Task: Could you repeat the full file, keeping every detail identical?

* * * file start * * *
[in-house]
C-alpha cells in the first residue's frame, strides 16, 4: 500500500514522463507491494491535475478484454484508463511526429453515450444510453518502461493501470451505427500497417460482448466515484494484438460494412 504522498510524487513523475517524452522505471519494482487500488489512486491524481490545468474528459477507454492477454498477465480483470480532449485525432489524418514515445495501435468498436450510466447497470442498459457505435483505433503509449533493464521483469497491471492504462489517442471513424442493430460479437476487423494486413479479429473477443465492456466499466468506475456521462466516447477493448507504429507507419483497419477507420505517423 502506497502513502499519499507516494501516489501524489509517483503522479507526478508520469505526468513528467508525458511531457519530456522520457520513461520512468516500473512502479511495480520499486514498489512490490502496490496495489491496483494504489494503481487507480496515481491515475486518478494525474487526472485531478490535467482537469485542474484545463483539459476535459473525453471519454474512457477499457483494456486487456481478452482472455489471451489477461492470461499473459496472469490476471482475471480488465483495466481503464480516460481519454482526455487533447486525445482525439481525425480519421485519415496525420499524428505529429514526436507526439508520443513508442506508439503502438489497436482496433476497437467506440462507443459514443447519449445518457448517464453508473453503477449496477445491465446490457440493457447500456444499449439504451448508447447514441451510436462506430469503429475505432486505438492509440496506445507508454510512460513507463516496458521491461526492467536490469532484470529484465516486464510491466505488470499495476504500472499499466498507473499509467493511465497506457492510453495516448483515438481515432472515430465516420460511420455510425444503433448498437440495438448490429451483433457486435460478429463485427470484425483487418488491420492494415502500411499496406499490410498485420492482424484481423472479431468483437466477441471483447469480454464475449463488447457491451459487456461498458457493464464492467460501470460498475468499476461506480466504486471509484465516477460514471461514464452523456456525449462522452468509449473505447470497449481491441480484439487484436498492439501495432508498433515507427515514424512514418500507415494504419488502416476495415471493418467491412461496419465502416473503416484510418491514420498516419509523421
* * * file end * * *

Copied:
[in-house]
C-alpha cells in the first residue's frame, strides 16, 4: 500500500514522463507491494491535475478484454484508463511526429453515450444510453518502461493501470451505427500497417460482448466515484494484438460494412 504522498510524487513523475517524452522505471519494482487500488489512486491524481490545468474528459477507454492477454498477465480483470480532449485525432489524418514515445495501435468498436450510466447497470442498459457505435483505433503509449533493464521483469497491471492504462489517442471513424442493430460479437476487423494486413479479429473477443465492456466499466468506475456521462466516447477493448507504429507507419483497419477507420505517423 502506497502513502499519499507516494501516489501524489509517483503522479507526478508520469505526468513528467508525458511531457519530456522520457520513461520512468516500473512502479511495480520499486514498489512490490502496490496495489491496483494504489494503481487507480496515481491515475486518478494525474487526472485531478490535467482537469485542474484545463483539459476535459473525453471519454474512457477499457483494456486487456481478452482472455489471451489477461492470461499473459496472469490476471482475471480488465483495466481503464480516460481519454482526455487533447486525445482525439481525425480519421485519415496525420499524428505529429514526436507526439508520443513508442506508439503502438489497436482496433476497437467506440462507443459514443447519449445518457448517464453508473453503477449496477445491465446490457440493457447500456444499449439504451448508447447514441451510436462506430469503429475505432486505438492509440496506445507508454510512460513507463516496458521491461526492467536490469532484470529484465516486464510491466505488470499495476504500472499499466498507473499509467493511465497506457492510453495516448483515438481515432472515430465516420460511420455510425444503433448498437440495438448490429451483433457486435460478429463485427470484425483487418488491420492494415502500411499496406499490410498485420492482424484481423472479431468483437466477441471483447469480454464475449463488447457491451459487456461498458457493464464492467460501470460498475468499476461506480466504486471509484465516477460514471461514464452523456456525449462522452468509449473505447470497449481491441480484439487484436498492439501495432508498433515507427515514424512514418500507415494504419488502416476495415471493418467491412461496419465502416473503416484510418491514420498516419509523421